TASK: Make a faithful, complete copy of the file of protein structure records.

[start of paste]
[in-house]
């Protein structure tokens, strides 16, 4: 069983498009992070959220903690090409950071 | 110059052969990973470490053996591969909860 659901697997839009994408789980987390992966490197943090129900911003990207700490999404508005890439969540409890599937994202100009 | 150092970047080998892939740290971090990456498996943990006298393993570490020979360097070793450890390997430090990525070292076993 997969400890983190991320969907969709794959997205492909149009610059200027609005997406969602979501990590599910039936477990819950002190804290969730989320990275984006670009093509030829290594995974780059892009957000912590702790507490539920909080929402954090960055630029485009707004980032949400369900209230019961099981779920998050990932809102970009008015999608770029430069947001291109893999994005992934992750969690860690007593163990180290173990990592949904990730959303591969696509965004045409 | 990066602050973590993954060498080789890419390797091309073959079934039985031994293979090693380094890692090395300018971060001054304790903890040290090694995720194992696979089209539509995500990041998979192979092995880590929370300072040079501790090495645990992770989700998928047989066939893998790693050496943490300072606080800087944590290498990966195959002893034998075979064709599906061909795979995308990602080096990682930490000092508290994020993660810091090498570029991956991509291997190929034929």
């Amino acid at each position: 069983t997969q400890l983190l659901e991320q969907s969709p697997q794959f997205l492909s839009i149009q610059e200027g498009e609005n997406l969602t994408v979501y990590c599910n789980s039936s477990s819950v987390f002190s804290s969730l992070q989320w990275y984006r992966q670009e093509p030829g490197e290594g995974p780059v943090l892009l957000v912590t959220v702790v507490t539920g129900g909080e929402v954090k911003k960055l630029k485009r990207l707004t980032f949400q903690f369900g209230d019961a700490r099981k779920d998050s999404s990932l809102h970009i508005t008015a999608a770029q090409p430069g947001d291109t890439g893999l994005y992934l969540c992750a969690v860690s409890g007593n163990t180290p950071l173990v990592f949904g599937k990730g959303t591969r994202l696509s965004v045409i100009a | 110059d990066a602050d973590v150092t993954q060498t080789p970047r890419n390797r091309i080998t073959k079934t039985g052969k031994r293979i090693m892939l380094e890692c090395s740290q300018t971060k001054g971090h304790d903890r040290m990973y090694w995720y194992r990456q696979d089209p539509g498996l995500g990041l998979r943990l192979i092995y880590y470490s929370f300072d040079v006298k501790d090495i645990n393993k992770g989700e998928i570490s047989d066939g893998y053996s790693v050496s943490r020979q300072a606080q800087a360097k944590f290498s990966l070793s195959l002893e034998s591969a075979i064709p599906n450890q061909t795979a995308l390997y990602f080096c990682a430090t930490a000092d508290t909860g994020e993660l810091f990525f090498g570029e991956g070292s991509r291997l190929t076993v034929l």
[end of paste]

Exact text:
[in-house]
């Protein structure tokens, strides 16, 4: 069983498009992070959220903690090409950071 | 110059052969990973470490053996591969909860 659901697997839009994408789980987390992966490197943090129900911003990207700490999404508005890439969540409890599937994202100009 | 150092970047080998892939740290971090990456498996943990006298393993570490020979360097070793450890390997430090990525070292076993 997969400890983190991320969907969709794959997205492909149009610059200027609005997406969602979501990590599910039936477990819950002190804290969730989320990275984006670009093509030829290594995974780059892009957000912590702790507490539920909080929402954090960055630029485009707004980032949400369900209230019961099981779920998050990932809102970009008015999608770029430069947001291109893999994005992934992750969690860690007593163990180290173990990592949904990730959303591969696509965004045409 | 990066602050973590993954060498080789890419390797091309073959079934039985031994293979090693380094890692090395300018971060001054304790903890040290090694995720194992696979089209539509995500990041998979192979092995880590929370300072040079501790090495645990992770989700998928047989066939893998790693050496943490300072606080800087944590290498990966195959002893034998075979064709599906061909795979995308990602080096990682930490000092508290994020993660810091090498570029991956991509291997190929034929």
């Amino acid at each position: 069983t997969q400890l983190l659901e991320q969907s969709p697997q794959f997205l492909s839009i149009q610059e200027g498009e609005n997406l969602t994408v979501y990590c599910n789980s039936s477990s819950v987390f002190s804290s969730l992070q989320w990275y984006r992966q670009e093509p030829g490197e290594g995974p780059v943090l892009l957000v912590t959220v702790v507490t539920g129900g909080e929402v954090k911003k960055l630029k485009r990207l707004t980032f949400q903690f369900g209230d019961a700490r099981k779920d998050s999404s990932l809102h970009i508005t008015a999608a770029q090409p430069g947001d291109t890439g893999l994005y992934l969540c992750a969690v860690s409890g007593n163990t180290p950071l173990v990592f949904g599937k990730g959303t591969r994202l696509s965004v045409i100009a | 110059d990066a602050d973590v150092t993954q060498t080789p970047r890419n390797r091309i080998t073959k079934t039985g052969k031994r293979i090693m892939l380094e890692c090395s740290q300018t971060k001054g971090h304790d903890r040290m990973y090694w995720y194992r990456q696979d089209p539509g498996l995500g990041l998979r943990l192979i092995y880590y470490s929370f300072d040079v006298k501790d090495i645990n393993k992770g989700e998928i570490s047989d066939g893998y053996s790693v050496s943490r020979q300072a606080q800087a360097k944590f290498s990966l070793s195959l002893e034998s591969a075979i064709p599906n450890q061909t795979a995308l390997y990602f080096c990682a430090t930490a000092d508290t909860g994020e993660l810091f990525f090498g570029e991956g070292s991509r291997l190929t076993v034929l």